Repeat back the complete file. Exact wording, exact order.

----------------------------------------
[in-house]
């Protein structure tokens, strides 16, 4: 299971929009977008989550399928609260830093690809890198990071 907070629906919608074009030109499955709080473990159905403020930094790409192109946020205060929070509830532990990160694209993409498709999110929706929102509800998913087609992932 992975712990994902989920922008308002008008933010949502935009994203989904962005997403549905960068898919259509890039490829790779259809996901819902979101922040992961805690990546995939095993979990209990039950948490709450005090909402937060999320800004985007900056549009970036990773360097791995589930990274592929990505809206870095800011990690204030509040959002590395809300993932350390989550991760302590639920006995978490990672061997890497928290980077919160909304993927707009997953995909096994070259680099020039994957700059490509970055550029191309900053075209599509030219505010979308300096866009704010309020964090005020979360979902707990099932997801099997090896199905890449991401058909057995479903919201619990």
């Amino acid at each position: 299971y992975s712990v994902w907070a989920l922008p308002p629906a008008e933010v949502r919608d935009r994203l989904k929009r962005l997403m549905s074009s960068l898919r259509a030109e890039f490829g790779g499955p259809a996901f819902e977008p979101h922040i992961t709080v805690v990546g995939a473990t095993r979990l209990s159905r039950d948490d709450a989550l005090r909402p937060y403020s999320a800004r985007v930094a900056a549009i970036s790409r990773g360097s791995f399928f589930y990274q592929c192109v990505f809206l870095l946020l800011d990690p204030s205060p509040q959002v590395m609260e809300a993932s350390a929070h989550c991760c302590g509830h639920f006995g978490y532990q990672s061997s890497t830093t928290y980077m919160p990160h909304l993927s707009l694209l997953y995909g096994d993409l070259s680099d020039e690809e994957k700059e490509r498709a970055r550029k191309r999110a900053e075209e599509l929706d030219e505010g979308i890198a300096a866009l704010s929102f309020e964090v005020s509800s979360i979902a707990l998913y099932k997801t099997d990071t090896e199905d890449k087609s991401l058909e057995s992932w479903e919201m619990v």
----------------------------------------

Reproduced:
[in-house]
């Protein structure tokens, strides 16, 4: 299971929009977008989550399928609260830093690809890198990071 907070629906919608074009030109499955709080473990159905403020930094790409192109946020205060929070509830532990990160694209993409498709999110929706929102509800998913087609992932 992975712990994902989920922008308002008008933010949502935009994203989904962005997403549905960068898919259509890039490829790779259809996901819902979101922040992961805690990546995939095993979990209990039950948490709450005090909402937060999320800004985007900056549009970036990773360097791995589930990274592929990505809206870095800011990690204030509040959002590395809300993932350390989550991760302590639920006995978490990672061997890497928290980077919160909304993927707009997953995909096994070259680099020039994957700059490509970055550029191309900053075209599509030219505010979308300096866009704010309020964090005020979360979902707990099932997801099997090896199905890449991401058909057995479903919201619990």
């Amino acid at each position: 299971y992975s712990v994902w907070a989920l922008p308002p629906a008008e933010v949502r919608d935009r994203l989904k929009r962005l997403m549905s074009s960068l898919r259509a030109e890039f490829g790779g499955p259809a996901f819902e977008p979101h922040i992961t709080v805690v990546g995939a473990t095993r979990l209990s159905r039950d948490d709450a989550l005090r909402p937060y403020s999320a800004r985007v930094a900056a549009i970036s790409r990773g360097s791995f399928f589930y990274q592929c192109v990505f809206l870095l946020l800011d990690p204030s205060p509040q959002v590395m609260e809300a993932s350390a929070h989550c991760c302590g509830h639920f006995g978490y532990q990672s061997s890497t830093t928290y980077m919160p990160h909304l993927s707009l694209l997953y995909g096994d993409l070259s680099d020039e690809e994957k700059e490509r498709a970055r550029k191309r999110a900053e075209e599509l929706d030219e505010g979308i890198a300096a866009l704010s929102f309020e964090v005020s509800s979360i979902a707990l998913y099932k997801t099997d990071t090896e199905d890449k087609s991401l058909e057995s992932w479903e919201m619990v």